Artist, Que Rock, from Nipissing First Nation, created this mural in honour of the 215 children found in May 2021 by Tk’əmlúps te Secwépemc First Nations in Kamloops, B.C., and the many more graves that continue to be found across Turtle Island.
On the left, the sun symbolizes the Seven Grandfather Teachings of humility, courage, honesty, wisdom, truth, respect, and love. On the right, Grandmother Moon with the colours of the traditional medicine wheel represents the connection to Turtle Island, the water nation, and Mother Earth. In the middle, eagles carry children to the spirit world, holding fish for the healing journey.
The project was started by Elder Whabagoon, the First Peoples Leadership Advisor to the Dean, and supported by the Daniels Art Directive (DAD), a student-led group, with the Office of External Relations and Outreach.
In August 2021, an open call for proposals was issued for First Nations, Métis, and Inuit artists living in the Greater Toronto and Hamilton Area. Que Rock’s proposal was selected by the Advisory Panel of five UofT Indigenous community members: James Bird, Melissa Deleary, Jaime Kearns, Robin Rice, and Brenda Wastasecoot.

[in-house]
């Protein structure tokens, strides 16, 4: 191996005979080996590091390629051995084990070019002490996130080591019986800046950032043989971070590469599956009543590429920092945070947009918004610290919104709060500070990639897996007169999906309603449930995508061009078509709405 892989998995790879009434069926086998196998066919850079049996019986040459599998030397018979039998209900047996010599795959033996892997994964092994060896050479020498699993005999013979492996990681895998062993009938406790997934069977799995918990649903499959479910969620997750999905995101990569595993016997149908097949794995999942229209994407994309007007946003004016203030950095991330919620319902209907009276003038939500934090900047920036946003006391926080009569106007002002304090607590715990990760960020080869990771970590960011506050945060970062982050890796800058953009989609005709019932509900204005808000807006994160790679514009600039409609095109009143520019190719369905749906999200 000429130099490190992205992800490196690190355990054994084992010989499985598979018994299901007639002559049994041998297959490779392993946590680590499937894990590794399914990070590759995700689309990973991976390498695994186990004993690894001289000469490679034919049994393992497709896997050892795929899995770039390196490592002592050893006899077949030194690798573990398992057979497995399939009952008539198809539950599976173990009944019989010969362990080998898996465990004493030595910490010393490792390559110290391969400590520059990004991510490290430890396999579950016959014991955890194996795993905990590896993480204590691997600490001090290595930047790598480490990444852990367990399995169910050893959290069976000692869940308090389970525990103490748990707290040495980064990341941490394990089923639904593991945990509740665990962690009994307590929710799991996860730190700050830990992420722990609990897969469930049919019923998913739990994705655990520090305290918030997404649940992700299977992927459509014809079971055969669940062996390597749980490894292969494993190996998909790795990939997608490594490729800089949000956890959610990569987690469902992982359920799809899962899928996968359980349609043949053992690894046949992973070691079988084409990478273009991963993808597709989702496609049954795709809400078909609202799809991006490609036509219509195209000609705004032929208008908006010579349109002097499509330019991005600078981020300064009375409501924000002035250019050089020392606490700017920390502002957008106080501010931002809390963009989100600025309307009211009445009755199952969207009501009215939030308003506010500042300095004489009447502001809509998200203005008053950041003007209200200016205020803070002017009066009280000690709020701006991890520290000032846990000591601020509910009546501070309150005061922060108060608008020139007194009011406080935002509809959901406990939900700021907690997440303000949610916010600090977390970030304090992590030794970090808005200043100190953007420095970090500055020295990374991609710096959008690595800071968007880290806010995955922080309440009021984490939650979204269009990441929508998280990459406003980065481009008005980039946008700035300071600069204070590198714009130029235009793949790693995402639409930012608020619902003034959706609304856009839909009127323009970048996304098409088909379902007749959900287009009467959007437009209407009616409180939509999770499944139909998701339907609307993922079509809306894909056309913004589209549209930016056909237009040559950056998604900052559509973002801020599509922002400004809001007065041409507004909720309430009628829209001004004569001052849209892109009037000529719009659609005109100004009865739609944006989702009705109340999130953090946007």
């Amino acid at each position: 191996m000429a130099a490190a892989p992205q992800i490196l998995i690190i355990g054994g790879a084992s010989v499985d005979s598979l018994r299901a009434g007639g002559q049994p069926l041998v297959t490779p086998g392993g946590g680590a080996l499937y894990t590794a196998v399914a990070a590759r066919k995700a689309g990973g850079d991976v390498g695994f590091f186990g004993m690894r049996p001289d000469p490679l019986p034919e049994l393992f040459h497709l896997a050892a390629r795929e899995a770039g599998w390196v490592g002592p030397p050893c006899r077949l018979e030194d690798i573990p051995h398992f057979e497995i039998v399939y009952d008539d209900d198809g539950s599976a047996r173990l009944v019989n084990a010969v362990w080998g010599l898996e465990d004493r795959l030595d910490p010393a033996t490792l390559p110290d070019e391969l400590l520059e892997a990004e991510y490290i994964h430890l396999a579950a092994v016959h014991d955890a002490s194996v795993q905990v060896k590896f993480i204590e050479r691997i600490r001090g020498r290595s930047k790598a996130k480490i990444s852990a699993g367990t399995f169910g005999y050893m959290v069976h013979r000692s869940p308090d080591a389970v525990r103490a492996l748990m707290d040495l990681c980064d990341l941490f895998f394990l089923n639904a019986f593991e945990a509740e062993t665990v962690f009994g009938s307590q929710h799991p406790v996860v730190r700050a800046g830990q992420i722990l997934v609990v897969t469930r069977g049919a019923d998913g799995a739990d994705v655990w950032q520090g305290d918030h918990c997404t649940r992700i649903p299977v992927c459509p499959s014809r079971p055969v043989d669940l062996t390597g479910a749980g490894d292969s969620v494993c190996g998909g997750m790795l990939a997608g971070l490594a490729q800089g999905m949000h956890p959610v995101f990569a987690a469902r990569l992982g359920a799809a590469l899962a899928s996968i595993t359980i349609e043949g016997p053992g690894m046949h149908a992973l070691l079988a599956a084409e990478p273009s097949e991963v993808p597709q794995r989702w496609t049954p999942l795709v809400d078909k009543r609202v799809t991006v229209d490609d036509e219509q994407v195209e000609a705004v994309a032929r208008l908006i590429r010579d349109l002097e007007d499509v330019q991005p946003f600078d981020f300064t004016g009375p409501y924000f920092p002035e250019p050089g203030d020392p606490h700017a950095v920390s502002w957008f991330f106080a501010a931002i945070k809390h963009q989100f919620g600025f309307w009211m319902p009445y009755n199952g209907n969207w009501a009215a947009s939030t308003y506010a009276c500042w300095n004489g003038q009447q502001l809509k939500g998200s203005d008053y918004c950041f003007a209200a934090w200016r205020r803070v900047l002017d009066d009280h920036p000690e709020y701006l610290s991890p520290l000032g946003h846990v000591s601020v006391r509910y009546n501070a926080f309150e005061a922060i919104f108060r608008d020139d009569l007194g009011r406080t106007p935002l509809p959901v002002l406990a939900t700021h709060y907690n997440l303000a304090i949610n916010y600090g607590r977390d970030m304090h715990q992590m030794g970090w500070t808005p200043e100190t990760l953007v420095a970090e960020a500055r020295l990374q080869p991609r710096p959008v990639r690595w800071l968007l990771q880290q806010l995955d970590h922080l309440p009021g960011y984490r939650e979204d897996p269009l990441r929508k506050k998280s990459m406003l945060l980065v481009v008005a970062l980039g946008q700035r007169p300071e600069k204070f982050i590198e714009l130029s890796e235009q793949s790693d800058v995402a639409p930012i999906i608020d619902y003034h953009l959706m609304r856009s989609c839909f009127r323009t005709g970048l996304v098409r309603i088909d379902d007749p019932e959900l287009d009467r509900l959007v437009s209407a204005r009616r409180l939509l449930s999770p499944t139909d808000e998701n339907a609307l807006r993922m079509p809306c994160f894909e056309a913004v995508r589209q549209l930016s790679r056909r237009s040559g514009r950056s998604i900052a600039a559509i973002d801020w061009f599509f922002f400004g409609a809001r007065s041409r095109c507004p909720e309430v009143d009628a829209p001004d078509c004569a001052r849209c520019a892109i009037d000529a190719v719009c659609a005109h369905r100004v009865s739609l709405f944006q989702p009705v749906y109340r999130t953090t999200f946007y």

The Daniels Mural Project is part of UofT’s response to the Truth and Reconciliation Commission’s report, Answering the Call: Wecheehetowin, specifically Call to Action #2: a strategy for the funding and placement of more Indigenous public art across all three campuses in close consultation with local Indigenous communities.
This project wouldn’t be possible without our supporters: University of Toronto Post-Secondary Fund for Aboriginal Learners and StreetARToronto (StART).
Talk: ‘Past, Present, Future’
Join us online Tuesday, January 25 from 12-1pm EST to learn how this collaborative project was created. Speakers include Elder Whabagoon, the Artist, Que Rock, the Daniels Art Directive, and more.